I rode my bicycle today, October 13, 2013. Seemed there were more dead rabbits and squirrels than usual on the streets I rode. Run over by cars. I always feel vulnerable when I ride my bike. The animals are a reminder of the consequence of being hit by a much larger, heavier object.
I have always wondered what is to live a good life. Is it doing good works? Am I wasting my life every night as I watch TV? Should I be reading great literature? I haven’t read much since law school where I had to read thousands of pages of legal documents for 2.5 years. That beat the desire out of me for reading.
Are my many hours spent in movie theaters and reading fitness magazines the same as missed opportunities to live meaningfully? Is it enough to go to work, be a good friend/relative, and attend church?
I have continually tried to live right. But I don’t know what that is. Is it being of constant service to my fellow earthlings and environment? Is it to pray often and keep the commandments? Is it ok to just work hard and play well. Would I have lived a right life if I worked hard, been fair to others in my dealings and raised children to be good stewards of the earth?
I am a practicing Buddhist in the Theravada tradition. As such I took 5 vows.
1. To abstain from taking the lives of living beings.
2. To abstain from stealing or taking that which is not given.
3. To abstain from sexual misconduct.
4. To abstain from telling falsehoods or gossip.
5. To abstain from partaking of intoxicants.
I have lived by those vows and quite proud that my wife and kids have made an effort to live by them also. On the other hand I know numerous folks who consider themselves Buddhist who are not as committed to the vows but are very determined to practice meditation, study scripture, the 4 Noble Truths and the concept of impermanence. A difference of approach I guess.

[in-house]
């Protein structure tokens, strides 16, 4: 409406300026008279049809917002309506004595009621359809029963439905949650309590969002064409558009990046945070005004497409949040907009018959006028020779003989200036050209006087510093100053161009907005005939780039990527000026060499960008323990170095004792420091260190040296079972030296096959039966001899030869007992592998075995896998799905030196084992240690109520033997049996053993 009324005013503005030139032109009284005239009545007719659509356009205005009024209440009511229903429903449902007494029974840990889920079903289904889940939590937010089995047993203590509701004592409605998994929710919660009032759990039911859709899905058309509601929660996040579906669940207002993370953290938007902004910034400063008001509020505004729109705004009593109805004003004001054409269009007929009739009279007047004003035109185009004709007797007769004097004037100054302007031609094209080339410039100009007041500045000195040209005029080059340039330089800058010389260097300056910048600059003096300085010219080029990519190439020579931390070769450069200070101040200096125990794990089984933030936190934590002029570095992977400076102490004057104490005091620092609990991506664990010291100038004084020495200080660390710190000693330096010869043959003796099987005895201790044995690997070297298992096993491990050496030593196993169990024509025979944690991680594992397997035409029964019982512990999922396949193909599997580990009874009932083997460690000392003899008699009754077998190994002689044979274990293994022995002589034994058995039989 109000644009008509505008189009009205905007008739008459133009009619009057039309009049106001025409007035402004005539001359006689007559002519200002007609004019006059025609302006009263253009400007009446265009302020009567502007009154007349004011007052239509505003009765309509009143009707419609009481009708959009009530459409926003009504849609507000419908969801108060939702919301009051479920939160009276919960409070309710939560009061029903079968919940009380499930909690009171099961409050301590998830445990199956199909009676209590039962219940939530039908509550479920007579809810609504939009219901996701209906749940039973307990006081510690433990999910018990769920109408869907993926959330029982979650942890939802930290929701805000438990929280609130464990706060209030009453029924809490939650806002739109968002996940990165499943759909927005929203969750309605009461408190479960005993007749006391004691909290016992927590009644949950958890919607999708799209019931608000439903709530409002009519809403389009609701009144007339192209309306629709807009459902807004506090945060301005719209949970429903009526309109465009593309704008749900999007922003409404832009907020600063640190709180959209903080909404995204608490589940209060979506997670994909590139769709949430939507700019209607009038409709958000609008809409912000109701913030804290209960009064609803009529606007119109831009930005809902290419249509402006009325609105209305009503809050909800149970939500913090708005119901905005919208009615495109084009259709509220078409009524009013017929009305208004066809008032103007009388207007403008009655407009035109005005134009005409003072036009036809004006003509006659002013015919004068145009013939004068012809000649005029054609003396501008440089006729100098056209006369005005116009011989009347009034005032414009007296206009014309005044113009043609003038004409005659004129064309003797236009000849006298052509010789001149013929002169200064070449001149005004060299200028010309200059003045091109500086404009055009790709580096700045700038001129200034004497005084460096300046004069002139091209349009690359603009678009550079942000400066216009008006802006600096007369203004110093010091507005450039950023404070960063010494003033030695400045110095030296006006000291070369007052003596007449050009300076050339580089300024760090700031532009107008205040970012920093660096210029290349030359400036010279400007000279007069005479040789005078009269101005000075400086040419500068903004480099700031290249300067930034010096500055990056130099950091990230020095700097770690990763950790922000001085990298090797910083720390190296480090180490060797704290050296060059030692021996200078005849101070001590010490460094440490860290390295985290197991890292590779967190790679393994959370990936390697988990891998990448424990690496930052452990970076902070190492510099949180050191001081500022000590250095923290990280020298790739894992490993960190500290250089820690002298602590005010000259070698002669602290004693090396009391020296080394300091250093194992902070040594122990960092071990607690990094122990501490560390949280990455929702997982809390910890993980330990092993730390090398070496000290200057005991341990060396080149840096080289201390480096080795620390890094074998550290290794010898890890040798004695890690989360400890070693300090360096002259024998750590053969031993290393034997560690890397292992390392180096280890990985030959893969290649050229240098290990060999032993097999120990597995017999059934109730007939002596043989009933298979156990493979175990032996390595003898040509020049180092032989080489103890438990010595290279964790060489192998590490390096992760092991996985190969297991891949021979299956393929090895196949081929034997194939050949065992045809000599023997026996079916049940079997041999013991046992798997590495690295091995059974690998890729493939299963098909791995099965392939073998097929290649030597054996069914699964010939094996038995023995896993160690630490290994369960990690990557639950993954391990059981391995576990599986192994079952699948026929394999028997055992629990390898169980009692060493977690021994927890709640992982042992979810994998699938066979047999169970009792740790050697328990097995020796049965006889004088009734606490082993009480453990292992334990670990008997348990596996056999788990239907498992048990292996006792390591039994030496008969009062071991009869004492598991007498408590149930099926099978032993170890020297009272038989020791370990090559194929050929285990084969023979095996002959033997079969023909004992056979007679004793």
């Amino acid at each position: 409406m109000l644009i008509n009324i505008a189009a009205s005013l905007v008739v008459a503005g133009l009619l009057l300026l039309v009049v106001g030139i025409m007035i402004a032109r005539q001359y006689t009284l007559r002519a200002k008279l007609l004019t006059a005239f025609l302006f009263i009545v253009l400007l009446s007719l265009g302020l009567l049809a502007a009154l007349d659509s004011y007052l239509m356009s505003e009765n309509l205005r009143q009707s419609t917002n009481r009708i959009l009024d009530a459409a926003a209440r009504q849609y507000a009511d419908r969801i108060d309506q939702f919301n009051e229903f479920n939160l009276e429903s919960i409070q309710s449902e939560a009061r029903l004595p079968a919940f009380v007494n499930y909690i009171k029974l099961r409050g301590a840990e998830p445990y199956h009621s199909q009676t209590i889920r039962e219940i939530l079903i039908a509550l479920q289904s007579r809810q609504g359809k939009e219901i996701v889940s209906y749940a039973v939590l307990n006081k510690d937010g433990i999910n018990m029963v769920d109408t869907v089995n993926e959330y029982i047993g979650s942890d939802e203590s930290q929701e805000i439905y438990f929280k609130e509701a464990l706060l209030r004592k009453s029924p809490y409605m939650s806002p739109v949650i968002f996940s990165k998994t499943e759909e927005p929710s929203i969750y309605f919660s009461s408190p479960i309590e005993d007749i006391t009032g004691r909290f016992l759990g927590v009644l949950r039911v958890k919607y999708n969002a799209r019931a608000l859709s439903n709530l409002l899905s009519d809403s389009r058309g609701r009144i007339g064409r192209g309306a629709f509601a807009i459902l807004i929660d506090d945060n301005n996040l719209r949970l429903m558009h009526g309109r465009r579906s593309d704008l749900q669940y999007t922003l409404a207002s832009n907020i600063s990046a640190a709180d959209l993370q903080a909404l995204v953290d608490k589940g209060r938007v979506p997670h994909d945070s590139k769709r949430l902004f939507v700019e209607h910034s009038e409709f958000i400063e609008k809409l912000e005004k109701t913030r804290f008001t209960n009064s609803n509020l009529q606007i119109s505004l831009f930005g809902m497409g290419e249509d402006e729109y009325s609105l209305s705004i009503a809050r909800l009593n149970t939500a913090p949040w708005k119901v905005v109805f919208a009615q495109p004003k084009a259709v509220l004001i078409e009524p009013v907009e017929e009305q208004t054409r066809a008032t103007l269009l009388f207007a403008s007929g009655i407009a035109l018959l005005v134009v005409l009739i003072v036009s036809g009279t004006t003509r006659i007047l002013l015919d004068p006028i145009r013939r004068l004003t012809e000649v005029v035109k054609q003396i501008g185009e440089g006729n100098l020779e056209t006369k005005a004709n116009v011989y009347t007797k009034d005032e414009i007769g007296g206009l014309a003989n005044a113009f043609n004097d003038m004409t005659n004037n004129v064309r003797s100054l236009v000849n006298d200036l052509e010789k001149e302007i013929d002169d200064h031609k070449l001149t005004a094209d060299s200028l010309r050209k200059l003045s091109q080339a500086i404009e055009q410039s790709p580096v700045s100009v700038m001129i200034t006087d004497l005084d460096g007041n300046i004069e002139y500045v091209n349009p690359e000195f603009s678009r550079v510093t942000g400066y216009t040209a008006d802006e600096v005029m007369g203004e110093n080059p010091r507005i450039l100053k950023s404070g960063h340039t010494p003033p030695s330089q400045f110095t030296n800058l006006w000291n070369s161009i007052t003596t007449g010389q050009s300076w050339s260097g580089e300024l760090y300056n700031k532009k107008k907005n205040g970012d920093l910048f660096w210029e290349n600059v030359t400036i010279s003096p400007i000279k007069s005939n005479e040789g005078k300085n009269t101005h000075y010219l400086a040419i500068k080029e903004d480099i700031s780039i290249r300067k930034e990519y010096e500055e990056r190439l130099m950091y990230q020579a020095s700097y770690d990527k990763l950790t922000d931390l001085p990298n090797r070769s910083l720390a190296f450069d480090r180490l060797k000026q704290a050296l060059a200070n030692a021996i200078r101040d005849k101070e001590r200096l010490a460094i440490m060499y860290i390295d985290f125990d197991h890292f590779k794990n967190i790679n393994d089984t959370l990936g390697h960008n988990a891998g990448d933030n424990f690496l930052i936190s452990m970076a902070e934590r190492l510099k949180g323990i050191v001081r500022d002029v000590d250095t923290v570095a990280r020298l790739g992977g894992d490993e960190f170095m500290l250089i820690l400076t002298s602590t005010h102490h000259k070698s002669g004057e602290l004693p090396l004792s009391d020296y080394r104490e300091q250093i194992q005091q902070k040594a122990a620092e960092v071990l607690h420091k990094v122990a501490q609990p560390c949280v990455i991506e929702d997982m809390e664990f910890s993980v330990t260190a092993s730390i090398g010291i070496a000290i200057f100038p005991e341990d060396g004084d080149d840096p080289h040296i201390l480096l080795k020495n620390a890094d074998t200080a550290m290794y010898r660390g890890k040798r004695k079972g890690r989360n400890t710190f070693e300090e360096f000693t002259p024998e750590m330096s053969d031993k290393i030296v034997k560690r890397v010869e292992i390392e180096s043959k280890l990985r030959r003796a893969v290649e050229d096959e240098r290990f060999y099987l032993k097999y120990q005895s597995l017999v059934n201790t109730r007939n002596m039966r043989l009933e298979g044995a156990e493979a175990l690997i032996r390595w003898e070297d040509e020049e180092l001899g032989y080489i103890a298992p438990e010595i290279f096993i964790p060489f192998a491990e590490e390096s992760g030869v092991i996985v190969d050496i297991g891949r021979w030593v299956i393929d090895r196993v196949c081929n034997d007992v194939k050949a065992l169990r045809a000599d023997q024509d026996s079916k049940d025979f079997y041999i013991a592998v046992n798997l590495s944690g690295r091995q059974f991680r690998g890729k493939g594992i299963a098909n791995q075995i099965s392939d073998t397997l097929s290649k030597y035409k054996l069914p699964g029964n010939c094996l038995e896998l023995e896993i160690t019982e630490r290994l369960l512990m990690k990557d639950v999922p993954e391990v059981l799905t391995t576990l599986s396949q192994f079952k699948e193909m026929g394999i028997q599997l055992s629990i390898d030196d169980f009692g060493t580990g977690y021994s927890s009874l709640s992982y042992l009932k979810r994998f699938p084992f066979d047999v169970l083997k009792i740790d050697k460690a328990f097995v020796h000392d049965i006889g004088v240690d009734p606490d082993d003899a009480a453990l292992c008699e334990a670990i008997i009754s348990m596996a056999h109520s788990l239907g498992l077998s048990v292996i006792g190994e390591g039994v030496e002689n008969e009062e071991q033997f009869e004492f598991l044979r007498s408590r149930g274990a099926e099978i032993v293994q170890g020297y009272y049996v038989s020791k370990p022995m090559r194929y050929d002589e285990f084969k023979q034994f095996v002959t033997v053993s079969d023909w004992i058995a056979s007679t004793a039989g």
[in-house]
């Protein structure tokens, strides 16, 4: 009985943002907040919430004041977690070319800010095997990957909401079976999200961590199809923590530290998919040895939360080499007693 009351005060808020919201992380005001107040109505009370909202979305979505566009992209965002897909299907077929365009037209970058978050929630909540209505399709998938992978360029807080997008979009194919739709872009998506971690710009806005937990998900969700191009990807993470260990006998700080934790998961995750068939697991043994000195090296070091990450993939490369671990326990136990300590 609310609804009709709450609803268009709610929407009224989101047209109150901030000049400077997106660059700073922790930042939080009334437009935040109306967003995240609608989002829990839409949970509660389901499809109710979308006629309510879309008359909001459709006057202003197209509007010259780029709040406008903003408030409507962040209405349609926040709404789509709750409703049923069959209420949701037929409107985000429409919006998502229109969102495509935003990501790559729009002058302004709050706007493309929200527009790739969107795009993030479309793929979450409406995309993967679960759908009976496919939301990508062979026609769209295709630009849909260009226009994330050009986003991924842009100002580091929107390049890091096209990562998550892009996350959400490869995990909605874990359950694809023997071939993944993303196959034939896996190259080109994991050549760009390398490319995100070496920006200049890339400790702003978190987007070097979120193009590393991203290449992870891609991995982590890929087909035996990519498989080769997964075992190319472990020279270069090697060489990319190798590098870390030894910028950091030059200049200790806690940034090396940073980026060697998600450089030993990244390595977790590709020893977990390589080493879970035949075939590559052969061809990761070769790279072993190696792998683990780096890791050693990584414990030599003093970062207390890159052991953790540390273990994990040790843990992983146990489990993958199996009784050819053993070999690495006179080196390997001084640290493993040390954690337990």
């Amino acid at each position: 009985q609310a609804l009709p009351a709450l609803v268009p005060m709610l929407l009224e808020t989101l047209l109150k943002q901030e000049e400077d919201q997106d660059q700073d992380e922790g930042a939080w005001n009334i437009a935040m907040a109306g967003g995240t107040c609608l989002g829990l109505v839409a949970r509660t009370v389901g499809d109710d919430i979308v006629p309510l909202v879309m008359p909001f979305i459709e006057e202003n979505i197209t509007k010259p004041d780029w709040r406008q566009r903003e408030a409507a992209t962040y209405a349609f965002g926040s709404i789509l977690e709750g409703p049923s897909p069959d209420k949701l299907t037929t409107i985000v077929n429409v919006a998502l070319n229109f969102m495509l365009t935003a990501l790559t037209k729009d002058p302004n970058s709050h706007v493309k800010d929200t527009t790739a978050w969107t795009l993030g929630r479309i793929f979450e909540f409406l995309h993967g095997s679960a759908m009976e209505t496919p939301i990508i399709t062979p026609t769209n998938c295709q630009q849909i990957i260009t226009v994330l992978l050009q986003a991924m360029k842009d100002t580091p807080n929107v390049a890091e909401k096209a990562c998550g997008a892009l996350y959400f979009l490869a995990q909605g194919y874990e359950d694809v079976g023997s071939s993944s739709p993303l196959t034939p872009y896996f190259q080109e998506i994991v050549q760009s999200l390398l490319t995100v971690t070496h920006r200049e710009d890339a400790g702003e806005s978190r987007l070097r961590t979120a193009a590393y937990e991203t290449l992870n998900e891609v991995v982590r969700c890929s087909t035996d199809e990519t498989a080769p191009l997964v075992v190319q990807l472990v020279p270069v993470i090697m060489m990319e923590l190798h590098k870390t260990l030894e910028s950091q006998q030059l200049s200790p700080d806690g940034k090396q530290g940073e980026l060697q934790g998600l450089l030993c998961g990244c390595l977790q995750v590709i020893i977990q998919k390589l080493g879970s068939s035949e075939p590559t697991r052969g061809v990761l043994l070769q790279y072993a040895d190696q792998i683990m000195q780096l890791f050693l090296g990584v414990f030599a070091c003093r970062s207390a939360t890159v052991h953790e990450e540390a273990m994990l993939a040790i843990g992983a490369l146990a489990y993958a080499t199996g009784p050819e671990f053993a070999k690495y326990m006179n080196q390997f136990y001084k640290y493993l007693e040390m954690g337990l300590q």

Does my dedication to my vows make my life a “right” life? Would it be a right life if I worked in corporate America, went to the gym every day and gave money to the poor? Or not give money to the poor. My heart is heavy when I see the dead animals. I feel bad for people who struggle to make ends meet and who must struggle to have time and resources to enjoy their lives. I worry about people I have never seen but am fully aware that the act of finding enough food may consume the entire day.
A Buddhist monk named Lama Marut spoke to a group I was part of and said that to be born into western civilized society in these times was a karmic gift. He said 2/3rds of the world struggled just to subsist and that we Westerners have the time, leisure and comfort to work on our spiritual life. He admonished us not to squander this very special opportunity.
Instead of biking every Sunday morning for hours maybe I should be in a temple or church somewhere. What will I feel at the end of my life if there is time to feel? Proud I raised two fine daughters? Proud of my donations and contributions to many fine causes and all the pro bono work I did for legal clients. Pleased that I spent years contributing to society as a social worker on the mean streets.
I used to want to be extraordinary and make significant, memorable contributions in the legal and social arenas. But despite my wish to stand above the crowd, I just sank into the same normal routine most people live. Martin Luther King Jr. was one of my greatest inspirations as a young man. I aspired to walk the talk and sacrifice anything and everything if called upon. I felt disappointment when I abandoned social work because I felt I had come up short in the sacrifice category. It happened again when I abandoned my law practice where I had daily opportunities to help desperate people who were my clients.
Today I run a mundane auto repair business. When I arrive home I turn on the television and watch another episode of the old TV show, Gunsmoke, then some Daily Show and Colbert. I spend lots of time with my family. Three days a week I lead mediation for groups and I give talks to school groups on the subject of Buddhism. But I am agitated frequently when I ruminate on death and wonder if I will let go when my life is over, satisfied that I lived a right life. I know I don’t want to die, I am just not sure I know how to live.